Chemical inhibition of BCL-XL does not affect nontransformed intestinal epithelial cells

By immunohistochemical staining of tumor-free mucosa with antibodies detecting Ki67 and cl.PARP, we found the proliferative capacity of nontransformed intestinal epithelial cells to be marginally decreased and the viability to be unaltered in mice after treatment with 5FU, the BCL-XL inhibitor or the combination of both (Fig. 5a and for quantification Fig. S3b). In addition, the chosen doses of 5FU and the inhibitor or their combined application did not induce significant weight loss during the 2 weeks of treatment (Fig. 5b). To further test whether intestinal epithelial cells are less prone to cell death induction via chemical BCL-XL inhibition compared to CRC cells, nontransformed human intestinal epithelial cells (CCD 841 CoN cell line) were treated with 20 µM WEHI-539, 20 µM ABT-199, or 20 µM S63845, representing the highest doses used for screening in human CRC cell lines (Fig. 2a). Two-micromolar Staurosporine were used to generate a positive control for cell death induction. For the measurement, the xCELLigence system that allows real-time monitoring of proliferation and viability has been used. The benefit of this system is a non-invasive, label-free and close monitoring of growth inhibition or cell death induction of adhesive cells under treatment. The device uses gold-plated microelectrodes to measure electrical impedance from which the Cell Index (CI) as unitless parameter is calculated37. Hereby, we found that none of the inhibitors significantly induced cell death in CCD 841 CoN cells (Fig. 5c).

Fig. 5: Selective BCL-XL inhibition does not induce cell death in intestinal epithelial cells.

a Immunohistochemical staining against Ki67 (proliferation marker) and cleaved PARP (cl.PARP; apoptosis marker) on longitudinal sections of colon crypts, derived from animals treated as depicted in (4a). Scale bar indicates 100 µm. b Body weight alterations during the course of treatment. c Impedance monitoring of human intestinal epithelial cell line CCD 841 CoN for 72 h. After 24 h (blue arrow), cells were treated with 20 µM of WEHI-539 (BCL-XL inhibitor), S63845 (MCL-1 inh.) or ABT-199 (BCL-2 inh.). DMSO was used as vehicle control and 2 µM Staurosporine (Stauro) as positive control for cell death induction. Results are shown as mean ± standard deviation; n = 3. d Small hemogram from mice after indicated treatment. MCV mean corpuscular volume, MCH mean corpuscular hemoglobin. Results are shown as median; *p < 0.05; **p < 0.01; ***p < 0.001.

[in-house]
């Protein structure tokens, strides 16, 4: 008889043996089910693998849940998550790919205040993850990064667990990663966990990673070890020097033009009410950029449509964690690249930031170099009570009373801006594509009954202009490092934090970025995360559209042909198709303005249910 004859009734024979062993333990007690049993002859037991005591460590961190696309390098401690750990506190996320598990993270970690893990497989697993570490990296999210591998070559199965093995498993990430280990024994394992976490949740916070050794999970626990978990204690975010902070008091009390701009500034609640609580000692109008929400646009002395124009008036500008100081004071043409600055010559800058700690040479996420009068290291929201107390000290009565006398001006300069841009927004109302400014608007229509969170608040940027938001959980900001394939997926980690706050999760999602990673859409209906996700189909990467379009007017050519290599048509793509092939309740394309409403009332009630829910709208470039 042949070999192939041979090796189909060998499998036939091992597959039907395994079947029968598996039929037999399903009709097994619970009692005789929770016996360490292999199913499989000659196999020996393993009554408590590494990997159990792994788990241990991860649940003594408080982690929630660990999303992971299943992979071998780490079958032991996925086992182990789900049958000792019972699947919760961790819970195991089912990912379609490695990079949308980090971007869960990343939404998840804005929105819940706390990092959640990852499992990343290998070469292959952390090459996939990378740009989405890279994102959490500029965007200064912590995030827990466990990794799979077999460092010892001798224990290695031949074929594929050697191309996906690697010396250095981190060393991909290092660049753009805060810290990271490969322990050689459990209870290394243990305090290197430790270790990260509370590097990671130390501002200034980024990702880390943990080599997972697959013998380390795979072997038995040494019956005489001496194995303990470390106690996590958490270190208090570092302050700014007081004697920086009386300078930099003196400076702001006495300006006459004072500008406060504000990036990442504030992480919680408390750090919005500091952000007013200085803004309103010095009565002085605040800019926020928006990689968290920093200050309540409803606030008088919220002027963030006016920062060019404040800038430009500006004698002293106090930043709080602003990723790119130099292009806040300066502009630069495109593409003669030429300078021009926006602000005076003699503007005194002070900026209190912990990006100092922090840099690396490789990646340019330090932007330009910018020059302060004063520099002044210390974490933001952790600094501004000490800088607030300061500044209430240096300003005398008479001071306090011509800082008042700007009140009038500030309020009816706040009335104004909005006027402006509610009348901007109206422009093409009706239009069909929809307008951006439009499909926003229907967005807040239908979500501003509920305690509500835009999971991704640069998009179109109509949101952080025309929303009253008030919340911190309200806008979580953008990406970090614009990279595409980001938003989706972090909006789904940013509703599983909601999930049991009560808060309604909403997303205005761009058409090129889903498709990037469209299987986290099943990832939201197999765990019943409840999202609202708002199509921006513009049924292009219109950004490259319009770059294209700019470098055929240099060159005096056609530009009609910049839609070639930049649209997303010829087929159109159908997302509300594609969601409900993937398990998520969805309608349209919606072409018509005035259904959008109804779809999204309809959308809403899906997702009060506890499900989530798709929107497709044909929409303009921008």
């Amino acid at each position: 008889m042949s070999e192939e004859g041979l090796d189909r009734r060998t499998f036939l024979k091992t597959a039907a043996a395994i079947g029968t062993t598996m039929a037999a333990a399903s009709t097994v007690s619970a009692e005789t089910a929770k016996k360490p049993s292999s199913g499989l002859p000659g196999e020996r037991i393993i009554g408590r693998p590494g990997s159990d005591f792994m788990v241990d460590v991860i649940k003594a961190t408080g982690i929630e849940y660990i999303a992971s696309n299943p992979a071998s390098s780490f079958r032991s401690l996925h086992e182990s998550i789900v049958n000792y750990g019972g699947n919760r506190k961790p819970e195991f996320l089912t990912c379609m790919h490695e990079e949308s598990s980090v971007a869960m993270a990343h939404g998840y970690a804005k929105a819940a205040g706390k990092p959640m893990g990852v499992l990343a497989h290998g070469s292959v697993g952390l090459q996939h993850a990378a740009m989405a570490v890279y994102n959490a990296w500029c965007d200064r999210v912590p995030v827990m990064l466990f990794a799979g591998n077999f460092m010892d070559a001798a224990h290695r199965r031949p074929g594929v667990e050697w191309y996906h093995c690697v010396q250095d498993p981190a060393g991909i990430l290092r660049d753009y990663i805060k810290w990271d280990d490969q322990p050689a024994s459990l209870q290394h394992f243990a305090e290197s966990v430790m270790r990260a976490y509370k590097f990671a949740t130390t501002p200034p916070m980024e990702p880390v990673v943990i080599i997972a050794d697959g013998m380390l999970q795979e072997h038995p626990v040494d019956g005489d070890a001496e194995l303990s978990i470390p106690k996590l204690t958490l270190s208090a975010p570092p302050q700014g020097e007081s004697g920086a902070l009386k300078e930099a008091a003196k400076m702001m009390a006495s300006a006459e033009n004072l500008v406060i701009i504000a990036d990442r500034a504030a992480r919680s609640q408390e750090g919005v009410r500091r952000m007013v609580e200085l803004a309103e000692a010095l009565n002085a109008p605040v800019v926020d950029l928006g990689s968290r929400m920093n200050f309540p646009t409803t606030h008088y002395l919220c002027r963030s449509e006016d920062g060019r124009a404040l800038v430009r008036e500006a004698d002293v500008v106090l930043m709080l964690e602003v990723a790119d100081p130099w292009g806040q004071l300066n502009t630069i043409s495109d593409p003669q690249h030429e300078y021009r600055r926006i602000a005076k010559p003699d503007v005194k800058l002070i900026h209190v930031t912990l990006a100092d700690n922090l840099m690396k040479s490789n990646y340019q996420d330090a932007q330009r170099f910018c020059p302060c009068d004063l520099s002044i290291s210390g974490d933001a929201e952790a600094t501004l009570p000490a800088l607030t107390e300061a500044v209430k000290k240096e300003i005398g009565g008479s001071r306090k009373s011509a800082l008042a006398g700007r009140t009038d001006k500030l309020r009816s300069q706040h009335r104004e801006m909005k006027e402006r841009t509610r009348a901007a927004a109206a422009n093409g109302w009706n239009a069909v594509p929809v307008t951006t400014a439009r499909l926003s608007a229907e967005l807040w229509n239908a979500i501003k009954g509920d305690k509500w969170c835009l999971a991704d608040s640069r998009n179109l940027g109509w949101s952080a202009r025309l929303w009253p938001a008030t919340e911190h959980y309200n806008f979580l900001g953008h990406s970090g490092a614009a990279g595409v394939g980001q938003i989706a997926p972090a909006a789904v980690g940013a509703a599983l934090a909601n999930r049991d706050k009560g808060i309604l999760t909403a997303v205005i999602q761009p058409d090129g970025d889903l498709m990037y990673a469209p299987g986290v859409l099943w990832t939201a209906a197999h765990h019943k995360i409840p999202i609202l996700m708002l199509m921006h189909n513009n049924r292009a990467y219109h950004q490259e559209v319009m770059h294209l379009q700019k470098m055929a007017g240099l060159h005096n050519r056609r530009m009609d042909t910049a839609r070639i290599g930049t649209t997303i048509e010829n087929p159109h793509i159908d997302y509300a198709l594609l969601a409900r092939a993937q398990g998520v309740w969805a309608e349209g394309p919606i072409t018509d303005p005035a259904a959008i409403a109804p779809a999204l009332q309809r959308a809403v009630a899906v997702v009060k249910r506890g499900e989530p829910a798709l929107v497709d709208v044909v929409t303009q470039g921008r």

To further assess putative adverse effects on blood cells, blood was collected after treatment with 5FU, the BCL-XL inhibitor, or the combination of both. We found no significant changes in leukocyte numbers; however, thrombocyte and erythrocyte counts were significantly decreased in mice treated with the BCL-XL inhibitor alone or in combination with 5FU (Fig. 5d; [the inhibitor lowered thrombocytes to 60%; p = 0.0026 and the combination to 48%; p = 0.0005]; [the inhibitor lowered erythrocytes to 80%; p = 0.034 and the combination to 65%; p = 0.001] all comparisons were made to the respective controls). Despite a known effect on hematopoiesis, 5FU alone did neither lead to a significant decrease of thrombocytes nor erythrocytes. Additional application of 5FU to BCL-XL inhibition aggravated the phenotype observed under inhibitor-only treatment. In order to analyze the reason for the decreased number of erythrocytes in further detail, we additionally determined hemoglobin levels, the average erythrocyte size (mean corpuscular volume, MCV) and the amount of hemoglobin per red blood cell (mean corpuscular hemoglobin, MCH). The analyses revealed significantly decreased overall hemoglobin levels after inhibitor treatment (inhibitor: p = 0.0003; combination: p < 0.0001) but an unaltered hemoglobin content per erythrocyte. In combination with the slightly decreased MCV values in the inhibitor-treated groups, this demonstrated the occurrence of microcytic anemia.